The state of the Labour party under Jeremy Corbyn is a "tragedy," Tony Blair has said in a scathing attack on Jeremy Corbyn's leadership.
The former Prime Minister accused the current Labour leader of turning the party into a "fringe protest movement" and branded Mr Corbyn and his allies as out of touch with the real world.
In a staunch defence of 'Blairism' for the Spectator magazine's Christmas edition, Mr Blair said the current leadership had abandoned any hope of getting elected, describing a division in the party between those who want to be in Government and those who are "boasting" of their values.
Mr Blair did not mention Mr Corbyn by name once in his 1,700 article but attacked his ideology throughout, saying the Labour party had always "owed more to Methodism than to Marx".
"All wings of the Labour Party which support the notion of the Labour Party as a Party aspiring to govern, rather than as a fringe protest movement agree on the tragedy of the Labour Party’s current position," he wrote.
"But even within that governing tendency, there is disagreement about the last Labour Government, what it stood for and what it should be proud of."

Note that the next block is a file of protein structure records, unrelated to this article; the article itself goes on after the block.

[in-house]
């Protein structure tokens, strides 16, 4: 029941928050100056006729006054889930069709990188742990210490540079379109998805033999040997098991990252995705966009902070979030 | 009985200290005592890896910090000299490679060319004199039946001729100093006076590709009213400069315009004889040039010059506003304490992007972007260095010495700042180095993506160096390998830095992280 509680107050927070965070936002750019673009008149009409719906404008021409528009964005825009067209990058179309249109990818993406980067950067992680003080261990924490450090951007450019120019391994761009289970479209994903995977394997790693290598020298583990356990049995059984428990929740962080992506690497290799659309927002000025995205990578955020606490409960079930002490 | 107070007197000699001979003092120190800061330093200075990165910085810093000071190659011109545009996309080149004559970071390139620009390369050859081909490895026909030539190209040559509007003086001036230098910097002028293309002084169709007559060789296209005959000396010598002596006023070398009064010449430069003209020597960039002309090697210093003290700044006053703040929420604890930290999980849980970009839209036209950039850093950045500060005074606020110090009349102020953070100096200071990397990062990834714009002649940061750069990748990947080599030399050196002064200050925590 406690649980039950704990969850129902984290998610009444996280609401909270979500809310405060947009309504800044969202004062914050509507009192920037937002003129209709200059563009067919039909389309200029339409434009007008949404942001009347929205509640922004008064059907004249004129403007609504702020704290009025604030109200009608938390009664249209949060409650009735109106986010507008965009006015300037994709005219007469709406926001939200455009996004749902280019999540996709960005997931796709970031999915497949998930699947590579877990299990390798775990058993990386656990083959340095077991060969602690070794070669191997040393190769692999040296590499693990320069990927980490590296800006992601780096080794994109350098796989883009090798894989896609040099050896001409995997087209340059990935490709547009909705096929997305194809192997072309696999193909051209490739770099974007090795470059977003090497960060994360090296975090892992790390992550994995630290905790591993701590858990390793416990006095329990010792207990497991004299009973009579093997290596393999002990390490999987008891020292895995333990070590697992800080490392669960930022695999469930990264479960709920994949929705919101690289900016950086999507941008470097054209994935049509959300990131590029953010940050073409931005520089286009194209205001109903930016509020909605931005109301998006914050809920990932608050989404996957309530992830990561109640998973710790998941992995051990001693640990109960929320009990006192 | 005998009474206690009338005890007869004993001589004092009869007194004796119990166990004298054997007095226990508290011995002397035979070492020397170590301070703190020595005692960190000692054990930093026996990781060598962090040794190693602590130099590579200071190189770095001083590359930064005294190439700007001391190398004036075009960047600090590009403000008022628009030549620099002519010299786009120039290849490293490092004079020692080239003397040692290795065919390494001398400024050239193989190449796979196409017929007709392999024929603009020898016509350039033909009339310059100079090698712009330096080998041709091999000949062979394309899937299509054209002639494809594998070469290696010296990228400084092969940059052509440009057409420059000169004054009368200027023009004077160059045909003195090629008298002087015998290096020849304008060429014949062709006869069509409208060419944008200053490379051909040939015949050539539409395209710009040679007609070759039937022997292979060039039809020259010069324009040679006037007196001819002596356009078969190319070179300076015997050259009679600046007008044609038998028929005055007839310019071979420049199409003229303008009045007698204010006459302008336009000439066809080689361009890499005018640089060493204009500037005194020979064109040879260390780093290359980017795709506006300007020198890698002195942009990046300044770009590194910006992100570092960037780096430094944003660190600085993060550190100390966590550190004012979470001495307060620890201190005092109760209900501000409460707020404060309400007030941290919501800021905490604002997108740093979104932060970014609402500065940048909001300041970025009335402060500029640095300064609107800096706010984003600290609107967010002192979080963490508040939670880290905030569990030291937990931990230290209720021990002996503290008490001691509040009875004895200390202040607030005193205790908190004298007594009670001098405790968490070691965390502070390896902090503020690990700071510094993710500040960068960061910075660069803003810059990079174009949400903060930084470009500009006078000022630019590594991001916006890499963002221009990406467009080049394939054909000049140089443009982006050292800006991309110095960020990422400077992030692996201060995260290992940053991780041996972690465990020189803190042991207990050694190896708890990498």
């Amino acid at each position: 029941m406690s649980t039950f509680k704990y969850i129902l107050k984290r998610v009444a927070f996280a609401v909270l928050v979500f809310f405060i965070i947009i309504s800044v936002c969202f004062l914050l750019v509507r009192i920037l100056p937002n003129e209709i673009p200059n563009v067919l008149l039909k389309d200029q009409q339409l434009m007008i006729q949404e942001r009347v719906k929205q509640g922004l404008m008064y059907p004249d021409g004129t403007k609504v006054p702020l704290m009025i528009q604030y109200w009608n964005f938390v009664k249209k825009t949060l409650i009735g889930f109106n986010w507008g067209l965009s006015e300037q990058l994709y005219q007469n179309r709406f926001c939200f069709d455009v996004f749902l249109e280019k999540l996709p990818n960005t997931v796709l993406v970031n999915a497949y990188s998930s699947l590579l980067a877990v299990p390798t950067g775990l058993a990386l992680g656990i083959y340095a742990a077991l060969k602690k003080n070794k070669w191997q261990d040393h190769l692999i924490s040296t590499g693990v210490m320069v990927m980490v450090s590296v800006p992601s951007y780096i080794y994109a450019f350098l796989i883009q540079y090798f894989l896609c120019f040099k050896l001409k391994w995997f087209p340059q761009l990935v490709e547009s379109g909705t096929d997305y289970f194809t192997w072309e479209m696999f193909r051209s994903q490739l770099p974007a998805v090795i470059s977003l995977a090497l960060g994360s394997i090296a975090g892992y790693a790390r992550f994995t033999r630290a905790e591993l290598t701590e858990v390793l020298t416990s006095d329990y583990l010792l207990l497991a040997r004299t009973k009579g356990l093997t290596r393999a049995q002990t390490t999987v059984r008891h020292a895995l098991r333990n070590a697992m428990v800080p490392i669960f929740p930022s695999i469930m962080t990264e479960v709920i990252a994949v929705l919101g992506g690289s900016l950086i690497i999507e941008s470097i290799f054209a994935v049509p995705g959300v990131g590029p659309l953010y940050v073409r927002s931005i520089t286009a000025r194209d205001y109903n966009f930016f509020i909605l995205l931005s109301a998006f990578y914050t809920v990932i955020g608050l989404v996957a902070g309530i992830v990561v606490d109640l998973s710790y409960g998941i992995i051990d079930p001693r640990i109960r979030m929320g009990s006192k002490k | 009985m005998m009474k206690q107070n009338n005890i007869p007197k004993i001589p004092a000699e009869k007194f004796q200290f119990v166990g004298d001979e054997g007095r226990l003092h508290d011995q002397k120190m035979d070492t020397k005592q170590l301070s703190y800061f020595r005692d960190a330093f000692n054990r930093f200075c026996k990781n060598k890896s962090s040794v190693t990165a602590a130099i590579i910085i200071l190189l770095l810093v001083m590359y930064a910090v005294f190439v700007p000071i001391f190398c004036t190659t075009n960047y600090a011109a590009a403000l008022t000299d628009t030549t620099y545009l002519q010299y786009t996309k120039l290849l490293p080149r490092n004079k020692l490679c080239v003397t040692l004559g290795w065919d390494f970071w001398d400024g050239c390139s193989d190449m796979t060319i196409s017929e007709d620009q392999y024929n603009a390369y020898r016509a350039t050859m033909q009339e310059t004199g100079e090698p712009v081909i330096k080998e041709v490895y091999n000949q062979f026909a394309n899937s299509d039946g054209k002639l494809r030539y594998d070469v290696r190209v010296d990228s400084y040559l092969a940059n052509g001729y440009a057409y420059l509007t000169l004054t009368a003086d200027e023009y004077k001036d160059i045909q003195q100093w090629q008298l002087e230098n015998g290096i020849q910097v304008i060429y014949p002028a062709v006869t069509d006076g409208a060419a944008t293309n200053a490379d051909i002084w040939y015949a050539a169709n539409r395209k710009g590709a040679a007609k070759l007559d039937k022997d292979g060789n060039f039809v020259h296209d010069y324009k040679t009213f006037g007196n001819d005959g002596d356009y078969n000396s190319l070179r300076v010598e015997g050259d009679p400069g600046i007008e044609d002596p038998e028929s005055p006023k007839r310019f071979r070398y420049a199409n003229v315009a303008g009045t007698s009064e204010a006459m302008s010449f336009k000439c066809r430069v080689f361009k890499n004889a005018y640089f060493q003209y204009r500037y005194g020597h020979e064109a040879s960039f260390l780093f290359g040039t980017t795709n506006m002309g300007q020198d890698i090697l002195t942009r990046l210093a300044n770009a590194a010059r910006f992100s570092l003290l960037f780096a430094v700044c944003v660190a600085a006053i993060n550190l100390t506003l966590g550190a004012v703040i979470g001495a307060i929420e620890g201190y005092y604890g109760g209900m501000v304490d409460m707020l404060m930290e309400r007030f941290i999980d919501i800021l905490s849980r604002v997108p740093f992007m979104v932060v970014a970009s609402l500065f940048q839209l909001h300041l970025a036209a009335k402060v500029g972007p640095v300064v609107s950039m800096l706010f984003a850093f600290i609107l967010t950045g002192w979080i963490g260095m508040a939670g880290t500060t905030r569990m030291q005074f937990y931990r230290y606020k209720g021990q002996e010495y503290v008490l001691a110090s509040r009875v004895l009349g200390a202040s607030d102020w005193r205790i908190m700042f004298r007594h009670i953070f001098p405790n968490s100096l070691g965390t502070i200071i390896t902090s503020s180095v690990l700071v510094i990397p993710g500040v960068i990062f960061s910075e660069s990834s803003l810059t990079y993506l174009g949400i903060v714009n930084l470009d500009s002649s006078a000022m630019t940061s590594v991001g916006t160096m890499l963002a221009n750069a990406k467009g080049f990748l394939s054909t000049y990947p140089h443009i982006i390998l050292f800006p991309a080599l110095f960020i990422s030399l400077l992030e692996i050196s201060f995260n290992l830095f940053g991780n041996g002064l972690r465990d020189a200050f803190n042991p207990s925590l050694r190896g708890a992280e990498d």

Warning of the dangers of Mr Corbyn's line of thinking and in defence of his premiership, Mr Blair said: "Right now we’re in danger of not asking the right questions never mind failing to get the right answers.
"All of it is about applying values with an open mind; not boasting of our values as a way of avoiding the hard thinking the changing world insists upon.
"Many – especially in today’s Labour Party – felt we lost our way in Government. I feel we found it. But I accept in the process we failed to convince enough people that the true progressives are always the modernisers, not because they discard principle but because they have the courage to adhere to it when confronted with reality."
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